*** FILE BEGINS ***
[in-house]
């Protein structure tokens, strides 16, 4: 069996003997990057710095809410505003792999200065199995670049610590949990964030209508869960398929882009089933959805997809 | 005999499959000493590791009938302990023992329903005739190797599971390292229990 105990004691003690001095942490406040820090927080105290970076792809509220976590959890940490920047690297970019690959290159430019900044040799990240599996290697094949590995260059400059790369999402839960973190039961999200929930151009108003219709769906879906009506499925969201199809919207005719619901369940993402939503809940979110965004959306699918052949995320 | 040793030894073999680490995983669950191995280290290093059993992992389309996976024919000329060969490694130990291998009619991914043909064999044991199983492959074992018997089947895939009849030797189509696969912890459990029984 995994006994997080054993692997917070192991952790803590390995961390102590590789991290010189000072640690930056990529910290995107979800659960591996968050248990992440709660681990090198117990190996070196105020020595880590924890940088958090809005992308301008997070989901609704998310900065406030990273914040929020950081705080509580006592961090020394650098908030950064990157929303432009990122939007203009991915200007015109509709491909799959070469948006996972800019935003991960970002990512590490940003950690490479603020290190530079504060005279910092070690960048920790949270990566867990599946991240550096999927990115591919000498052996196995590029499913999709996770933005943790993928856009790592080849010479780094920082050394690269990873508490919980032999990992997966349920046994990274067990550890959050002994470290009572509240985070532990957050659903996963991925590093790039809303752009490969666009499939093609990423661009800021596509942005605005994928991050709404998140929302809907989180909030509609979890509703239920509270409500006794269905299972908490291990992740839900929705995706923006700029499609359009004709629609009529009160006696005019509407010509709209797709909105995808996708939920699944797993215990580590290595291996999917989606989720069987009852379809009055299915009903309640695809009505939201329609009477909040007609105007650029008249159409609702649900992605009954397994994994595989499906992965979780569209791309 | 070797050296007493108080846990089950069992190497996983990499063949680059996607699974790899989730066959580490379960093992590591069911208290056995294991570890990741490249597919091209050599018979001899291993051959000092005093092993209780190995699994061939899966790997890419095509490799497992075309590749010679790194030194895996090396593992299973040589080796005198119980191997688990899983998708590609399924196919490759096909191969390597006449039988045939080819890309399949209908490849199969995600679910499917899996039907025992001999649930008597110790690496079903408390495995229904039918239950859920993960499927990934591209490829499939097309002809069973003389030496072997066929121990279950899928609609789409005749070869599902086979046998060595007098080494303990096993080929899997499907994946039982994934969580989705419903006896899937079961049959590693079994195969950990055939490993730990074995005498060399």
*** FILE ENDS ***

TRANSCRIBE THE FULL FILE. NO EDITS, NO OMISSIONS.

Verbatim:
[in-house]
């Protein structure tokens, strides 16, 4: 069996003997990057710095809410505003792999200065199995670049610590949990964030209508869960398929882009089933959805997809 | 005999499959000493590791009938302990023992329903005739190797599971390292229990 105990004691003690001095942490406040820090927080105290970076792809509220976590959890940490920047690297970019690959290159430019900044040799990240599996290697094949590995260059400059790369999402839960973190039961999200929930151009108003219709769906879906009506499925969201199809919207005719619901369940993402939503809940979110965004959306699918052949995320 | 040793030894073999680490995983669950191995280290290093059993992992389309996976024919000329060969490694130990291998009619991914043909064999044991199983492959074992018997089947895939009849030797189509696969912890459990029984 995994006994997080054993692997917070192991952790803590390995961390102590590789991290010189000072640690930056990529910290995107979800659960591996968050248990992440709660681990090198117990190996070196105020020595880590924890940088958090809005992308301008997070989901609704998310900065406030990273914040929020950081705080509580006592961090020394650098908030950064990157929303432009990122939007203009991915200007015109509709491909799959070469948006996972800019935003991960970002990512590490940003950690490479603020290190530079504060005279910092070690960048920790949270990566867990599946991240550096999927990115591919000498052996196995590029499913999709996770933005943790993928856009790592080849010479780094920082050394690269990873508490919980032999990992997966349920046994990274067990550890959050002994470290009572509240985070532990957050659903996963991925590093790039809303752009490969666009499939093609990423661009800021596509942005605005994928991050709404998140929302809907989180909030509609979890509703239920509270409500006794269905299972908490291990992740839900929705995706923006700029499609359009004709629609009529009160006696005019509407010509709209797709909105995808996708939920699944797993215990580590290595291996999917989606989720069987009852379809009055299915009903309640695809009505939201329609009477909040007609105007650029008249159409609702649900992605009954397994994994595989499906992965979780569209791309 | 070797050296007493108080846990089950069992190497996983990499063949680059996607699974790899989730066959580490379960093992590591069911208290056995294991570890990741490249597919091209050599018979001899291993051959000092005093092993209780190995699994061939899966790997890419095509490799497992075309590749010679790194030194895996090396593992299973040589080796005198119980191997688990899983998708590609399924196919490759096909191969390597006449039988045939080819890309399949209908490849199969995600679910499917899996039907025992001999649930008597110790690496079903408390495995229904039918239950859920993960499927990934591209490829499939097309002809069973003389030496072997066929121990279950899928609609789409005749070869599902086979046998060595007098080494303990096993080929899997499907994946039982994934969580989705419903006896899937079961049959590693079994195969950990055939490993730990074995005498060399």